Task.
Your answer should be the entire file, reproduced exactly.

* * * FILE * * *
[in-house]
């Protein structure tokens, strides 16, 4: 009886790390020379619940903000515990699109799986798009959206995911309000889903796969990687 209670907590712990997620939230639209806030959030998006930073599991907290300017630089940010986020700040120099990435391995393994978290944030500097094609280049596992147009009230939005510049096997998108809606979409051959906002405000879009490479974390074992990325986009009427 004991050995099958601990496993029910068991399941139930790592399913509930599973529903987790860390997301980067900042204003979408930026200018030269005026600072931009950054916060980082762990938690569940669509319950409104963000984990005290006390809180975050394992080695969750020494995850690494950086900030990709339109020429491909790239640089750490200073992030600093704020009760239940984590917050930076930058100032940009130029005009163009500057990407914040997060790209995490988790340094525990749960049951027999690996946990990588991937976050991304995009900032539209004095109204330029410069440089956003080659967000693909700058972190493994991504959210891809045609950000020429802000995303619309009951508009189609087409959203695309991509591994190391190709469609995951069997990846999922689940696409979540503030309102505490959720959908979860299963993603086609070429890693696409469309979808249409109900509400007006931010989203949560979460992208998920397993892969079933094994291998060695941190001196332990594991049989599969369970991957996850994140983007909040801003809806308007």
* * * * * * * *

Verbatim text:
[in-house]
């Protein structure tokens, strides 16, 4: 009886790390020379619940903000515990699109799986798009959206995911309000889903796969990687 209670907590712990997620939230639209806030959030998006930073599991907290300017630089940010986020700040120099990435391995393994978290944030500097094609280049596992147009009230939005510049096997998108809606979409051959906002405000879009490479974390074992990325986009009427 004991050995099958601990496993029910068991399941139930790592399913509930599973529903987790860390997301980067900042204003979408930026200018030269005026600072931009950054916060980082762990938690569940669509319950409104963000984990005290006390809180975050394992080695969750020494995850690494950086900030990709339109020429491909790239640089750490200073992030600093704020009760239940984590917050930076930058100032940009130029005009163009500057990407914040997060790209995490988790340094525990749960049951027999690996946990990588991937976050991304995009900032539209004095109204330029410069440089956003080659967000693909700058972190493994991504959210891809045609950000020429802000995303619309009951508009189609087409959203695309991509591994190391190709469609995951069997990846999922689940696409979540503030309102505490959720959908979860299963993603086609070429890693696409469309979808249409109900509400007006931010989203949560979460992208998920397993892969079933094994291998060695941190001196332990594991049989599969369970991957996850994140983007909040801003809806308007």